• pancreatic;
  • biliary;
  • bile duct;
  • brushing;
  • cytology

Brushing cytology is frequently utilized for the investigation of pancreatic and biliary strictures but is associated with low diagnostic sensitivity. The Papanicolaou Society of Cytopathology has presented a system for diagnostic classification which includes the categories benign, atypical, suspicious for malignancy and malignant.

We studied a series of 216 pancreatic and biliary brushings with either histologic follow-up or a minimum of 6 months clinical follow-up to determine outcomes for the diagnostic categories (“benign,” “atypical, favor reactive,” “atypical, not otherwise specified,” “atypical, suspicious” and “malignant”).

Eighty-six of the 216 (39.8%) were designated “atypical” with 10 of these designated as “atypical favor reactive.” Forty-five were called “atypical not otherwise specified” and 31 were interpreted as “atypical suspicious for malignancy.” On follow-up, 2 of 10 (20%) “atypical favor reactive” were eventually associated with a malignant diagnosis and 23 of 31 (74.2%) “atypical, suspicious for malignancy” demonstrated a malignant outcome. The remaining 45 brushings in the “atypical” category were “atypical not otherwise specified,” and 62% of these were associated with malignancy on follow-up.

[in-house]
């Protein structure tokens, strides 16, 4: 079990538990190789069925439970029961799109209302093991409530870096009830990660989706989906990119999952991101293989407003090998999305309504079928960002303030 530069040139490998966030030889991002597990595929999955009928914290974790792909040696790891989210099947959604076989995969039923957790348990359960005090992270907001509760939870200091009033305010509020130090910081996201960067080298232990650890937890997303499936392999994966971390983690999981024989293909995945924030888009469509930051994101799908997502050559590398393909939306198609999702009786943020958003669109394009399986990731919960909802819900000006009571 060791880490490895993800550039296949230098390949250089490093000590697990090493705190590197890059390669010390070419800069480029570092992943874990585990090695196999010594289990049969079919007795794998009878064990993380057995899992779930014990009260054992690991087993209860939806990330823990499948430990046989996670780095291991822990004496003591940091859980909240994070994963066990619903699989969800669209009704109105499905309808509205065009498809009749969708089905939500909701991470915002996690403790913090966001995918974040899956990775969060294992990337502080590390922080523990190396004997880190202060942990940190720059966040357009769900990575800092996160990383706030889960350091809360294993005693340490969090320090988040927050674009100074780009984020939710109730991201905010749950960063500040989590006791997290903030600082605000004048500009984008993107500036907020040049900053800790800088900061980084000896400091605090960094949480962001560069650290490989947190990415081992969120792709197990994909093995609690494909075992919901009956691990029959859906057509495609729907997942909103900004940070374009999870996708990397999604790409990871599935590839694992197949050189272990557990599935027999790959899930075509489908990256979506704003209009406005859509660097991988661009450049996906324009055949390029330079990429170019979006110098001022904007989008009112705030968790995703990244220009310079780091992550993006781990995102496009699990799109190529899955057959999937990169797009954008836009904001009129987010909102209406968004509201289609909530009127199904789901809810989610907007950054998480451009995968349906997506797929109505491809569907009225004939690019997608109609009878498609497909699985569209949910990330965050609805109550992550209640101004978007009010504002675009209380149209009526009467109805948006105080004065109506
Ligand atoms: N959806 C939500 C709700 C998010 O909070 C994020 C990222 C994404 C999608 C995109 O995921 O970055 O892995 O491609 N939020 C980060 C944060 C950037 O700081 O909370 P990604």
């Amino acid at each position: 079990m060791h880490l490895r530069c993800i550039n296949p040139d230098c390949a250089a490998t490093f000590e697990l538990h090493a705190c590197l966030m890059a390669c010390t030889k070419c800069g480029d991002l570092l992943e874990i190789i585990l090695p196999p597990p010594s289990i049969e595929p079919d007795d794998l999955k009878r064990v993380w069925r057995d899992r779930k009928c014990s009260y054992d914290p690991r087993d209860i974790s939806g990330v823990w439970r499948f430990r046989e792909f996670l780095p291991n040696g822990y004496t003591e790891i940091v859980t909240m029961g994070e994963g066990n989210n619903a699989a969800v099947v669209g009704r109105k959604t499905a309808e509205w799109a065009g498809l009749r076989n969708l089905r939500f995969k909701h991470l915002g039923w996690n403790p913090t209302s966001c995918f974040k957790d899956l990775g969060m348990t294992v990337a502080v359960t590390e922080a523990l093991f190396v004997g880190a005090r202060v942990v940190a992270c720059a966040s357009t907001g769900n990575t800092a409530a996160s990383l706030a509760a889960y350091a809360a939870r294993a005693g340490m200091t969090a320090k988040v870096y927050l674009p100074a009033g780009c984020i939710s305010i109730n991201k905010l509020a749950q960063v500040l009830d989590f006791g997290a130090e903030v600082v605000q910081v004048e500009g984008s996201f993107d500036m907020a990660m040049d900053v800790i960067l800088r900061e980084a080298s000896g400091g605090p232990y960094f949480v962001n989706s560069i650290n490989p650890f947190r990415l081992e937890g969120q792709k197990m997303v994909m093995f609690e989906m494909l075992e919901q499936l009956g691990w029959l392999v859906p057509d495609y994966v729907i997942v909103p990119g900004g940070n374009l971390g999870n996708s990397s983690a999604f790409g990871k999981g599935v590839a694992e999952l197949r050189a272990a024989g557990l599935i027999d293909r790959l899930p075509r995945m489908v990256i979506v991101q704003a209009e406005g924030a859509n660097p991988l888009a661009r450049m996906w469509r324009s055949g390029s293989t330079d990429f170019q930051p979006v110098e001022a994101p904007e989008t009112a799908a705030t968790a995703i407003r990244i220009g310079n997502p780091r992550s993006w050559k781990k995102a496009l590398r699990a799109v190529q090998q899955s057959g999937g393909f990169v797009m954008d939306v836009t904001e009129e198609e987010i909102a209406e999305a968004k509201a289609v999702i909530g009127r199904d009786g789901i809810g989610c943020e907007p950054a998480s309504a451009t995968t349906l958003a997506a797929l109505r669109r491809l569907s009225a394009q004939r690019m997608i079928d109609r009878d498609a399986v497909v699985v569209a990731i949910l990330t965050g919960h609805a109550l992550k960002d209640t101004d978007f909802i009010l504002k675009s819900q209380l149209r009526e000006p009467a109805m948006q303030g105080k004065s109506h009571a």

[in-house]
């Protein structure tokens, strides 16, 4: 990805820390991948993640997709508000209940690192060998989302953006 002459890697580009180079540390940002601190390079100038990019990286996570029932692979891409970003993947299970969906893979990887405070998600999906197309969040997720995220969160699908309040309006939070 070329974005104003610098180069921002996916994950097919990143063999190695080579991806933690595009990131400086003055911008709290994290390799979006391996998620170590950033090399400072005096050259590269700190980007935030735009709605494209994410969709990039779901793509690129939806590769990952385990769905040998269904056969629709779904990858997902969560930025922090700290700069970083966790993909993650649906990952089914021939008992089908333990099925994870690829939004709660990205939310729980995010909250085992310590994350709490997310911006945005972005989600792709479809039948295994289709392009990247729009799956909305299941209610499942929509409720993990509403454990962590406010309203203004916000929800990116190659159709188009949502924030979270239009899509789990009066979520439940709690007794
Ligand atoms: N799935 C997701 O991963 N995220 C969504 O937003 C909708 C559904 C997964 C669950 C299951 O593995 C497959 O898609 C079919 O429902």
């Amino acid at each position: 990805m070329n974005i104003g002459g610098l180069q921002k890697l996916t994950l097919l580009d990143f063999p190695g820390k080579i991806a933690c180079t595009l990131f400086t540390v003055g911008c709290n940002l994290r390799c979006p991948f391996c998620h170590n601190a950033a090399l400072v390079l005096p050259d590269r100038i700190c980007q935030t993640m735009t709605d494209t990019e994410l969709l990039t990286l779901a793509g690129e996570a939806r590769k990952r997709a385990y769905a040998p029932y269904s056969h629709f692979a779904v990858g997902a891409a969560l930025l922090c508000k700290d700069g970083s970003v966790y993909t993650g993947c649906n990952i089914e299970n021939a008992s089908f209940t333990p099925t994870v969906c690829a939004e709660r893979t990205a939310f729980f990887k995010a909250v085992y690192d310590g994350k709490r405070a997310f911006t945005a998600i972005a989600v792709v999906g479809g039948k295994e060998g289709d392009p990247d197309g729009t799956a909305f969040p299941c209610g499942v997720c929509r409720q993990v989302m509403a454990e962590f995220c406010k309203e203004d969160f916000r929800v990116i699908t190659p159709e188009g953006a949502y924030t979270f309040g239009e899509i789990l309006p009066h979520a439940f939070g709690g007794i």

Stratification of the “atypical” category into “atypical favor reactive,” “atypical, not otherwise specified” and “atypical, suspicious for malignancy” improves diagnostic accuracy. The “atypical suspicious for malignancy” category has a follow-up similar to the “malignant” category while the “atypical favor reactive” category is associated with a clinical outcome similar to that of the “benign” category. Diagn. Cytopathol. 2014;42:285–291. © 2013 Wiley Periodicals, Inc.